Regenerative Soils


Indian Agriculture is passing through a difficult phase. Economic crisis due to ever increasing costs, ecological crisis due to exploitation of natural resources and coupled with climate change has led us to a new emergency. While in 1960s increasing food production to meet the needs was the driver, in 2020s sustainability is the new driver. While agriculture is responsible for nearly 20-25% of the Green House Gas (GHG) emissions, shift towards sustainable agriculture can also help to act as sink for atmospheric GHGs in addition to reducing the contributions and increasing the adaptation.

The diverse challenges and constraints as growing population, increasing food, feed and fodder needs, natural resource degradation, climate change, shifts in land use patterns, increasing desertification, decreasing factor productivity, agriculture becoming economically unviable, increasing farmer suicides, growing small and marginal farmers demand a paradigm shift in formulating and implementing the agricultural programmes in India.

Generating three centimetres of top soil takes 1,000 years, and if current rates of degradation continue all of the world’s top soil could be gone within 60 years, a senior UN official said recently and Indian situation is not very different. Land degradation assessment undertaken by the various Central and State agencies shows that about 148 m.ha to 180 m.ha of land is affected. The land degradation is in various forms like water and wind erosion, water logging, increased soil salinity/alkalinity/acidity, decreasing soil fertility and a complex of all these. Loss of crop productivity, one of many negative impacts of soil erosion by water, has serious consequences for country’s food, livelihood and environmental security. Major rainfed crops in India suffer an annual production loss of 13.4 Mt due to water erosion which amounts to a loss of Rs. 205.32 billion in monetary terms. About 5334 m.t. of soil is lost every year in India and the area affected is about 83 m.ha. In addition saline and sodic soils account for about 6 m.ha. A recent study by Indian Institute of Soil Science (IISS) found that the soils of as many as 174 districts across 13 states were deficient in secondary nutrients like sulphur and micronutrients like zinc, boron, iron, manganese and copper which are impacting on the yields. Chemical fertilisers use is seen as the only major approach to build soil fertility.

A simple regression analysis between the foodgrain production and fertilizer consumption during 1960- 61 to 1999-00 showed that the partial factor productivity of fertilizers has been continuously declining. The data available from some centres under the Project Directorate of Cropping Systems Research (PDCSR), Modipuram also indicate a reduction in crop response to fertilizer application, specially when balanced fertilization is not practiced. This is supported by the fact that the farmers in the rice-wheat cropping system belt (specially Punjab, Haryana and Western U.P.) are forced to apply more and more

fertilizer to obtain the same crop yields as in the preceding years. The data from the trials on the farmers’ fields conducted by the PDCSR, Modipuram during 1999-2003 showed that the average response of cereals to fertilizer was 8-9 kg grain/kg fertilizer. The efficiency of fertilizer nitrogen is only 30-40% in rice and 50-60% in other cereals, while the efficiency of fertilizer phosphorus is 15-20% in most crops. The efficiency of K is 60-80%, while that for S is 8-12%. As regards the micronutrients, the efficiency of most of them is below 5% (NAAS, 2006). The latest budget also allocated Rs. 79,900 for chemical fertiliser subsidy. The fertiliser subsidy caused its own distortions. For eg Punjab which has less than 1% area under cultivation consumes more than 12% of chemical fertilisers and hence 12% subsidy which roughly amounts to Rs. 8,000 cr. While there is lot of discussion around shifting towards balanced nutrition and government of India runs a large program on Integrated Nutrient Management, the NPK use ratio is still at 6.7: 2.7:1 and soil organic matter is going down significantly and more than 66% of Indian soils rank low with in it 49% being very low.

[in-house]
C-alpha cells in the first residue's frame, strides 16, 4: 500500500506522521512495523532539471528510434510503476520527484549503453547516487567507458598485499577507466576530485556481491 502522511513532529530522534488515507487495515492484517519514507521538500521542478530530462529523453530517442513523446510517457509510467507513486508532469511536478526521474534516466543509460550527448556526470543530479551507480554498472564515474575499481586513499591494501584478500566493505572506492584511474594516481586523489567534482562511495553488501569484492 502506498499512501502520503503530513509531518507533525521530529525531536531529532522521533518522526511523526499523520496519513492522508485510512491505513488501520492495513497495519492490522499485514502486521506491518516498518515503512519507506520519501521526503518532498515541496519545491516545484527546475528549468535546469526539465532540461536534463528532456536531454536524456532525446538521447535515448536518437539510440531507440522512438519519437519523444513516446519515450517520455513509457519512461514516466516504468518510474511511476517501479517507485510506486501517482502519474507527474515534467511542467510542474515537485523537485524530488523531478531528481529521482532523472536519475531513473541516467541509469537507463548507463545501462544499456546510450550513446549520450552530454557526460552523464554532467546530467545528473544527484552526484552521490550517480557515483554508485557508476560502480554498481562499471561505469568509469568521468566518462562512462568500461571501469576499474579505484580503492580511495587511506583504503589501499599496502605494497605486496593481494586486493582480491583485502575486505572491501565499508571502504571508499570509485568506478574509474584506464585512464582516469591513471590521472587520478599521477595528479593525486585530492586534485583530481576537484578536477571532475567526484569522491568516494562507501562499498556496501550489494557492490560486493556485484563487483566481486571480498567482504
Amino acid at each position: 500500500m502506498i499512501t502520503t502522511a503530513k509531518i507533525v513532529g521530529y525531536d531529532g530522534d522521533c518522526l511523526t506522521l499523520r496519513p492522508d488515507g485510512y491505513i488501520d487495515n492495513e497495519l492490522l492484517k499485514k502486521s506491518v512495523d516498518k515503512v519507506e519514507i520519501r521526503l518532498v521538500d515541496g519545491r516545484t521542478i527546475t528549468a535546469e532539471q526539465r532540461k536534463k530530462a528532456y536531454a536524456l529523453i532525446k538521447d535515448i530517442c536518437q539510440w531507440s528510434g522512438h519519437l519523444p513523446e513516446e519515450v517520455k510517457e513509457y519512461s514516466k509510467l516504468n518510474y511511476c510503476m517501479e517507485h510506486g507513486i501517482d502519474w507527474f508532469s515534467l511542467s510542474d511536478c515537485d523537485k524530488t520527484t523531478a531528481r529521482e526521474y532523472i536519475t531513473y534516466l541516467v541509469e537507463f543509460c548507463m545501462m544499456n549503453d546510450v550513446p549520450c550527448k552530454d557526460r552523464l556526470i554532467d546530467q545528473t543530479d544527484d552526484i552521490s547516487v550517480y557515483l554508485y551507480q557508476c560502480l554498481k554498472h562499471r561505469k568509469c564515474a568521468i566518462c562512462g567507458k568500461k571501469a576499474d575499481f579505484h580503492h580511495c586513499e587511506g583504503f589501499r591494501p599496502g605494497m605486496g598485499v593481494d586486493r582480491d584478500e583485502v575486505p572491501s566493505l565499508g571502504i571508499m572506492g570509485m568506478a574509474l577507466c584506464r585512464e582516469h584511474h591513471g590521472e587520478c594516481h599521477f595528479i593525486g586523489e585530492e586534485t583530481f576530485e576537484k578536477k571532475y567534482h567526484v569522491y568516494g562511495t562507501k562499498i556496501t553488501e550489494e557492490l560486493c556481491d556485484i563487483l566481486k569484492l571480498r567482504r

Another important dimension of the problem is about the link between chemical fertiliser use and the contribution to climate change. This is particularly with the Nitrogenous Fertilisers. In the manufacturing of Nitrogenous fertilisers required high energy use to combine Nitrogen and Hydrogen in the air. Coal, Naptha are main sources of producing this energy. Total greenhouse gas emissions (GHG) from the manufacturing and transport of fertiliser are estimated at 6.7 kg CO2 equivalent (CO2, nitrous oxide and methane) per kg N. How long this can continue is a big question. Estimates show that we have already reached peak use of coal reserves and petroleum products. We may runout of these in another 50-60 years. In addition to these emissions in production, in use there are losses. About 1.25 kg of N2O emitted per 100 kg of Nitrogen applied Globally, an average 50% of the nitrogen used in farming is lost to the environment as N2O to the air as a potent GHG (310 x CO2) and as nitrate polluting wells, rivers, and oceans Volatilization loss.

This approach is a synthesis of the experiences of CSA and other organizations over decades. These principles and practices needs to be locally adapted based on the need and available resources.

Centre for Sustainable Agriculture has over 16 years’ experience in developing sustainable models in agriculture and establishing farmers collectives to improve the last mile delivery of services and first mile aggregation of produce to deal with the markets.


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